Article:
Data released by the state Board of Regents meeting shows that more than 14,000 freshmen need help brushing up on math, English and reading before they begin college-level classes. The numbers are even more startling for two-year colleges: nearly 60 percent of students entering a Georgia community college need remedial classes.
University system officials say the program costs the state’s 35 colleges and universities $22.3 million each year. Needing remedial classes also delays students’ graduation and makes them much less likely to get a college diploma.
- Neb. Schools Team Up for Nursing Program
NORFOLK, Neb. (AP) — The University of Nebraska Medical Center has partnered with Northeast Community College for a new nursing program in Norfolk.
Courses at the new J. Paul and Eleanor McIntosh College of Nursing on Northeast’s campus will be offered starting this fall.
The college will offer bachelor’s, master’s and doctoral degrees in nursing from UNMC, as well as house Northeast’s two-year nursing program.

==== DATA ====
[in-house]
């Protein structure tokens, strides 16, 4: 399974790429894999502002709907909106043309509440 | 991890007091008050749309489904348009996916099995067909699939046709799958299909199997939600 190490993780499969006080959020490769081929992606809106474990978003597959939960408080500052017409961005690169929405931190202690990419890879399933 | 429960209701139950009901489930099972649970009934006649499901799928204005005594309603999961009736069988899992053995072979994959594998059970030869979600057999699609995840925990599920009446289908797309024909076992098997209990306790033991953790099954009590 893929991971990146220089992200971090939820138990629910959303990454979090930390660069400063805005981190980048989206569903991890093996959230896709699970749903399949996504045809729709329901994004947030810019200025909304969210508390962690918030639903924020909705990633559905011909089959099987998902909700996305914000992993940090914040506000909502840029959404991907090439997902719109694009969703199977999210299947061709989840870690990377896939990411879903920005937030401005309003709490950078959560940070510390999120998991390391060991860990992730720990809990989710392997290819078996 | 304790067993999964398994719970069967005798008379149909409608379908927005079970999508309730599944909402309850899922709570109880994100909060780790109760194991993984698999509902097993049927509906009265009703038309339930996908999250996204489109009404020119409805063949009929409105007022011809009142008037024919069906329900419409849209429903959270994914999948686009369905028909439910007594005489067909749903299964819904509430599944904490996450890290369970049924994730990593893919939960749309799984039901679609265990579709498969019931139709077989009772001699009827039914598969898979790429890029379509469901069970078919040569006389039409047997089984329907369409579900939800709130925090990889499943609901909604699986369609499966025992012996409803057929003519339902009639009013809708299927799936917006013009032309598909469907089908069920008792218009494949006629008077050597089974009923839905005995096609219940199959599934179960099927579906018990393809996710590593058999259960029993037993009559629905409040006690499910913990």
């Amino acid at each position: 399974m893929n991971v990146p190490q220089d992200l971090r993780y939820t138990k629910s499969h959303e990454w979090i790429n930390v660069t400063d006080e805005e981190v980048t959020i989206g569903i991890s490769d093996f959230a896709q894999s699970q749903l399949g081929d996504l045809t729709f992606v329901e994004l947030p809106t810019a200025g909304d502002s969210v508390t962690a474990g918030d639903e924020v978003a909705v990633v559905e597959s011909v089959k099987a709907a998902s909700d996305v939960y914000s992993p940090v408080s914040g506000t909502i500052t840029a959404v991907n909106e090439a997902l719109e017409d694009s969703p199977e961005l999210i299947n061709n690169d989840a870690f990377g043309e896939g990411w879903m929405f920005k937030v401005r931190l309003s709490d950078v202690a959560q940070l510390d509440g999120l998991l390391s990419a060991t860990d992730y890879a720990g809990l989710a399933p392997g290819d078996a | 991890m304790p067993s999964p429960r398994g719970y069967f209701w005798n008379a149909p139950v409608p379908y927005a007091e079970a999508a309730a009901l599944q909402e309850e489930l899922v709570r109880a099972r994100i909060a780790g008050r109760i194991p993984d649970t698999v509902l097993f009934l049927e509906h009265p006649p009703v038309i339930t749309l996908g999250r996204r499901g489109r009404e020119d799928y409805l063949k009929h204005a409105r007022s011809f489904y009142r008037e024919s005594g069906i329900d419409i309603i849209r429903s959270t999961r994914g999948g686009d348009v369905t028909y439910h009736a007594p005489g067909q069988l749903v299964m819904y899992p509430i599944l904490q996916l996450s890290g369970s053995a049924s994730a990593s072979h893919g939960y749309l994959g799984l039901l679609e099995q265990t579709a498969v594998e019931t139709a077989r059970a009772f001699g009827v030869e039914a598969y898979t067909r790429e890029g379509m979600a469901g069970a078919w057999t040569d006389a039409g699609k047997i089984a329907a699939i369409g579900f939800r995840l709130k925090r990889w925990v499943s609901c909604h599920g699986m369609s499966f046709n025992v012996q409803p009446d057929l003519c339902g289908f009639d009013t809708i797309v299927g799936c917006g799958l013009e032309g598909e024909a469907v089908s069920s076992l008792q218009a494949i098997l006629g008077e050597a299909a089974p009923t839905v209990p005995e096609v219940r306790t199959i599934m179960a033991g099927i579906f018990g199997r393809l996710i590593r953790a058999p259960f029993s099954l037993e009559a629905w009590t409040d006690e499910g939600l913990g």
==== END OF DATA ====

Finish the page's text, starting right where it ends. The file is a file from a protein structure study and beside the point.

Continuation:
UNMC says the 43,747-square-foot nursing facility was paid for through a $11.9 million capital campaign.
- 3 W.Va. Colleges Get Grants To Help Students
CHARLESTON, W.Va. (AP) — Three public colleges in West Virginia are getting federal grants to help low-income, first-generation or disabled students succeed.
The U.S. Department of Education awarded $368,173 to Bluefield State College, $354,116 to West Virginia Institute of Technology and $275,202 to Southern West Virginia Community and Technical College.
The grants will be used to provide support services such as tutoring and academic counseling.
- $12 Million Tech Center Opening in Bismarck
BISMARCK, N.D. (AP) — A $12 million career and technical education facility is opening on the Bismarck State College campus this month.
The 94,000-square-foot Bismarck Public Schools Career Academy will be used by the school district and the community college.
Every classroom has windows so people walking by can see what is happening. There also are 42 cameras in the building — some for security but most so people can see what’s happening in the classrooms via computer.
The classrooms themselves will be instructional tools, with such things as ductwork and pipes left exposed.
- Miss. College Seeking More Adjuncts
RAYMOND, Miss. (AP) — Hinds Community College officials say a record enrollment has fueled the need for more adjunct instructors.
A week before classes start on Aug. 16, Hinds’ enrollment is up 13.2 percent over this time last year. The school broke the 12,000-credit student marker for the first time in 2009.